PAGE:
A New Database Solution

3 April 2000
The database blues got you down? Several options have hit the market of late from Oracle and IBM. Plus, a new product, Clustra Parallel Data Server 3, just came out in March and promises the "five nines" of high availability--meaning it's available 99.999 percent of the time.

With Clustra's (www.clustra.com) new database management system, customers experience less than five minutes downtime annually, explained Gary Ebersole, senior vice president of sales and marketing. Most online gaming customers, he added, have come to expect a constant gaming 'tone' or access, exactly like the always there dial tone for telephones.

"Traditional telecommunications quality-of-service requirements are quickly becoming Internet requirements, and e-businesses are starting to demand that their online applications deliver the same reliability and dependability people have come to expect from the telephone system," Ebersole said.

Whether you are a simple online casino or juggling customers from telephone, Internet, satellite and interactive television betting accounts, Ebersole said the Clustra system would benefit. The company is also actively working with WAP companies, a feature that many online gaming companies are also actively pursuing.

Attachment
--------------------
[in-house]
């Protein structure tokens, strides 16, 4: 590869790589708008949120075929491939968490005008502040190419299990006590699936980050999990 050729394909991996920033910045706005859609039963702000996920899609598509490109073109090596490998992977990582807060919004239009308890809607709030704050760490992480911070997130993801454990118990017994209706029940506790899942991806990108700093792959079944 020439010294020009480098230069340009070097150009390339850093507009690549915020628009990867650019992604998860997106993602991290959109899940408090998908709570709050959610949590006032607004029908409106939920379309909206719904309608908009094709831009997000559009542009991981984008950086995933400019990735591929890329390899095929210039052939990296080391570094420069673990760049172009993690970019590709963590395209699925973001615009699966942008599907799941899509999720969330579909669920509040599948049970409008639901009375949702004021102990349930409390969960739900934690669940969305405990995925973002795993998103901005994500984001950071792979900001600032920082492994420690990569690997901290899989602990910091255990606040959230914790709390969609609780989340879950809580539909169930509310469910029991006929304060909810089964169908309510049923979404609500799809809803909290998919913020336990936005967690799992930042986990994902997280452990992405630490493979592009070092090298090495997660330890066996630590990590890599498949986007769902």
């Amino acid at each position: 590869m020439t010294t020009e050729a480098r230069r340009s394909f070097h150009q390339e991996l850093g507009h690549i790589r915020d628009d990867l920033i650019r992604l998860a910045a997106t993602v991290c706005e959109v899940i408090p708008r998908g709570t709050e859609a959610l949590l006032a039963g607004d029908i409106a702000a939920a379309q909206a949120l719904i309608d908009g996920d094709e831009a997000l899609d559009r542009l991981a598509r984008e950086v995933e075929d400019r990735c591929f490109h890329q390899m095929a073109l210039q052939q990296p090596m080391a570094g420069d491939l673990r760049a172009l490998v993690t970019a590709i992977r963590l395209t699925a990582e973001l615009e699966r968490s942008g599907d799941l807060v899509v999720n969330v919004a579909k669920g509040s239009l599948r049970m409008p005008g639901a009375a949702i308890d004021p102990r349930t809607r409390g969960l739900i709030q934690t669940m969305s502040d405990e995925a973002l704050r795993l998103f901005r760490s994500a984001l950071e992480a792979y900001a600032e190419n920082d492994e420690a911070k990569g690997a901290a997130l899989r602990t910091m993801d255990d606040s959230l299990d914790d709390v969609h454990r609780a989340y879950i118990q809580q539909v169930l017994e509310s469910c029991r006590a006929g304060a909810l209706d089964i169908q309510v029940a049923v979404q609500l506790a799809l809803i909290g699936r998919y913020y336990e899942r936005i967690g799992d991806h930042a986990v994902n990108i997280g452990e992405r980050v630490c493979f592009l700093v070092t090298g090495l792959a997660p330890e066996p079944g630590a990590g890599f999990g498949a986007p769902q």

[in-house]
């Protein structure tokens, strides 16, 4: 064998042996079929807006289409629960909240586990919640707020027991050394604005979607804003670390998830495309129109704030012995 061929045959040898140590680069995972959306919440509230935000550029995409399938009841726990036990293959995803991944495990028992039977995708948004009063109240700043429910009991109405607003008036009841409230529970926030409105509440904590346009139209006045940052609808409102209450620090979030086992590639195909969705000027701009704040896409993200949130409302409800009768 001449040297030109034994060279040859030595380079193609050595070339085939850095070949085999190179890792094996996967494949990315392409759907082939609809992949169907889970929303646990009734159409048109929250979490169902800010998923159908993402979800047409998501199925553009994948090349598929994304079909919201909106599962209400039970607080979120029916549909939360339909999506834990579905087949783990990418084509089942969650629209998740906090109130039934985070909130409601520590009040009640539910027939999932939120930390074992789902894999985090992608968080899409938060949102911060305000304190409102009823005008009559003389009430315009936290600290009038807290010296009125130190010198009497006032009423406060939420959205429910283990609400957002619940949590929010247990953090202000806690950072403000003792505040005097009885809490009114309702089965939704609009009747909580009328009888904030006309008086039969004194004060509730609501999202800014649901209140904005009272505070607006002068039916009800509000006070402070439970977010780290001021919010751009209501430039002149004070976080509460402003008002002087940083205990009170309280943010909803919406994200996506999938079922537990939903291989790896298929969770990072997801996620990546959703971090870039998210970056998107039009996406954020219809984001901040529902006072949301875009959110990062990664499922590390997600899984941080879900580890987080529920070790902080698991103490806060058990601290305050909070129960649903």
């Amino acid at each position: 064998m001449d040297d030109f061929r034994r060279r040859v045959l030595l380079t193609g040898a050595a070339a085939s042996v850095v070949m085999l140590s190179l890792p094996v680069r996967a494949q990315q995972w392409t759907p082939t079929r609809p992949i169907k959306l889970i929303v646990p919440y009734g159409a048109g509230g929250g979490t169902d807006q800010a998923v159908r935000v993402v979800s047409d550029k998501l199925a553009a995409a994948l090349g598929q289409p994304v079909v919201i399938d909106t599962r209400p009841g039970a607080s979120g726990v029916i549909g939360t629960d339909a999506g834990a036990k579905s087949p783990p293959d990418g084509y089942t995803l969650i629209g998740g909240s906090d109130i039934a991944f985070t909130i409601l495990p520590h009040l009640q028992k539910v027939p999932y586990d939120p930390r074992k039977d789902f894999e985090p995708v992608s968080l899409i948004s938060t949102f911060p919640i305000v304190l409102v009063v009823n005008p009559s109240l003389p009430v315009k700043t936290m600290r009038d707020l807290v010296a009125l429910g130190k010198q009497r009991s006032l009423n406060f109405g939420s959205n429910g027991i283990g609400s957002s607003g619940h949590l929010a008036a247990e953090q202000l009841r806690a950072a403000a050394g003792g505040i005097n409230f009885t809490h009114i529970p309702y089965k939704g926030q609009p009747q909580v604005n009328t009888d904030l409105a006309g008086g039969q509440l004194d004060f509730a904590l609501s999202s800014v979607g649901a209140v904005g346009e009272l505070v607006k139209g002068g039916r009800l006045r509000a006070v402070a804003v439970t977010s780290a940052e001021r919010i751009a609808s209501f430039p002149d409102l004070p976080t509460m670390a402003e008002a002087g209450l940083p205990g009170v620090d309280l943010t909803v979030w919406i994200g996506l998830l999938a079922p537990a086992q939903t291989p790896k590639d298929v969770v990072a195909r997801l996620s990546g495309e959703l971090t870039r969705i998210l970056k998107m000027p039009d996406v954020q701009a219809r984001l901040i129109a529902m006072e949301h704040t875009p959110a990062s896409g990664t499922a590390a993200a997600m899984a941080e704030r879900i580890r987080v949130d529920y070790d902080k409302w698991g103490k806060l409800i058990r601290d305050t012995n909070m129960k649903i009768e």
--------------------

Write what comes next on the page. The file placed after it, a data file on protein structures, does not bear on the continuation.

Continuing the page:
Already, Clustra has signed on two clients and is working extensively with European telecommunications firms. "Almost all have either chosen our company, or considering choosing us now," he added.

A typical Clustra database configuration employs two units, often located in separate buildings or sites, each maintaining a complete set of application data on an identical number of server modes linked through a high-performance, redundant network. Should the system fail, database access is transparently redirected to an available system resource. Additionally, the site can detect problems and repair itself.

Adding transactional throughput and storage capacity is easily accomplished by adding new server nodes, without disrupting current business, Ebersole added. The Clustra Parallel Data Server 3.0 starts out at $75,000 for a cluster of four active nodes running on Intel platforms, including Linux, Windows NT and FreeBSD. Unix, meanwhile, starts out at $100,000.

On the downside, sites using Structured Query Language, Open Database Connectivity and Java Database Connectivity will have to wait until later this year for a Clustra database system.

The company was founded in 1997, and is headquartered in Massachusetts.

Vicky Nolan joined the IGN staff in October 1999. She's best known for inventing fire, the wheel and swiss cheese. She can be reached at vicky@igamingnews.com.